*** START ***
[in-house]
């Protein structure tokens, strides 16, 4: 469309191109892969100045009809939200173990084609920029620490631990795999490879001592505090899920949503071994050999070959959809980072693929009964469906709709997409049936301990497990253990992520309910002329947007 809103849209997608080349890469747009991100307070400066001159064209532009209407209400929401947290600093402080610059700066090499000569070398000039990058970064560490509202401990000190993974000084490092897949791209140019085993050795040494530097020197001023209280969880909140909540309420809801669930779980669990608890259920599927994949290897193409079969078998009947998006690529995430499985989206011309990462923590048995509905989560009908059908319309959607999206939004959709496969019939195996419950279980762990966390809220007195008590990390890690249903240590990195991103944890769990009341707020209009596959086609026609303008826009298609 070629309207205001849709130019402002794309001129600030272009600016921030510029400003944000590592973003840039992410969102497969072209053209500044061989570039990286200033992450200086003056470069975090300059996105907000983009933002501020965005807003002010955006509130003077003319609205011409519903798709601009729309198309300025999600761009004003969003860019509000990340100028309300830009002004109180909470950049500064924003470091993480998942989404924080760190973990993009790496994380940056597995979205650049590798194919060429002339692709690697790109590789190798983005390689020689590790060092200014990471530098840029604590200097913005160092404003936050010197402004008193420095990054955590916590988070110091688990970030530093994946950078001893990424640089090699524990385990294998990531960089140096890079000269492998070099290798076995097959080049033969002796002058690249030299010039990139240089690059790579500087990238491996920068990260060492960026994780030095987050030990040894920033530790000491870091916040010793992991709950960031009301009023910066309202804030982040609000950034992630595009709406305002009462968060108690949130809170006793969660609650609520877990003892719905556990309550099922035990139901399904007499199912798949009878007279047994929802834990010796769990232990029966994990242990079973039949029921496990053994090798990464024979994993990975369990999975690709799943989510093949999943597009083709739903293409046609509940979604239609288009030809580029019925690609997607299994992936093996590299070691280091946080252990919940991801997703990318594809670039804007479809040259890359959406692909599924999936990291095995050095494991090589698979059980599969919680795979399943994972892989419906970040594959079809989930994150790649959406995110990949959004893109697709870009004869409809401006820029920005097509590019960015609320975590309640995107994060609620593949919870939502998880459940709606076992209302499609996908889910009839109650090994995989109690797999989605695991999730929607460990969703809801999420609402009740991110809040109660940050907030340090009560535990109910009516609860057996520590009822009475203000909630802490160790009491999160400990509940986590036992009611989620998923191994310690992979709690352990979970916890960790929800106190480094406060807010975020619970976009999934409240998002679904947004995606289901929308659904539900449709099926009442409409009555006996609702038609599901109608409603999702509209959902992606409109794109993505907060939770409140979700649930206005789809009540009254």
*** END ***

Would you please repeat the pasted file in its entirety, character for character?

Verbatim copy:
[in-house]
């Protein structure tokens, strides 16, 4: 469309191109892969100045009809939200173990084609920029620490631990795999490879001592505090899920949503071994050999070959959809980072693929009964469906709709997409049936301990497990253990992520309910002329947007 809103849209997608080349890469747009991100307070400066001159064209532009209407209400929401947290600093402080610059700066090499000569070398000039990058970064560490509202401990000190993974000084490092897949791209140019085993050795040494530097020197001023209280969880909140909540309420809801669930779980669990608890259920599927994949290897193409079969078998009947998006690529995430499985989206011309990462923590048995509905989560009908059908319309959607999206939004959709496969019939195996419950279980762990966390809220007195008590990390890690249903240590990195991103944890769990009341707020209009596959086609026609303008826009298609 070629309207205001849709130019402002794309001129600030272009600016921030510029400003944000590592973003840039992410969102497969072209053209500044061989570039990286200033992450200086003056470069975090300059996105907000983009933002501020965005807003002010955006509130003077003319609205011409519903798709601009729309198309300025999600761009004003969003860019509000990340100028309300830009002004109180909470950049500064924003470091993480998942989404924080760190973990993009790496994380940056597995979205650049590798194919060429002339692709690697790109590789190798983005390689020689590790060092200014990471530098840029604590200097913005160092404003936050010197402004008193420095990054955590916590988070110091688990970030530093994946950078001893990424640089090699524990385990294998990531960089140096890079000269492998070099290798076995097959080049033969002796002058690249030299010039990139240089690059790579500087990238491996920068990260060492960026994780030095987050030990040894920033530790000491870091916040010793992991709950960031009301009023910066309202804030982040609000950034992630595009709406305002009462968060108690949130809170006793969660609650609520877990003892719905556990309550099922035990139901399904007499199912798949009878007279047994929802834990010796769990232990029966994990242990079973039949029921496990053994090798990464024979994993990975369990999975690709799943989510093949999943597009083709739903293409046609509940979604239609288009030809580029019925690609997607299994992936093996590299070691280091946080252990919940991801997703990318594809670039804007479809040259890359959406692909599924999936990291095995050095494991090589698979059980599969919680795979399943994972892989419906970040594959079809989930994150790649959406995110990949959004893109697709870009004869409809401006820029920005097509590019960015609320975590309640995107994060609620593949919870939502998880459940709606076992209302499609996908889910009839109650090994995989109690797999989605695991999730929607460990969703809801999420609402009740991110809040109660940050907030340090009560535990109910009516609860057996520590009822009475203000909630802490160790009491999160400990509940986590036992009611989620998923191994310690992979709690352990979970916890960790929800106190480094406060807010975020619970976009999934409240998002679904947004995606289901929308659904539900449709099926009442409409009555006996609702038609599901109608409603999702509209959902992606409109794109993505907060939770409140979700649930206005789809009540009254």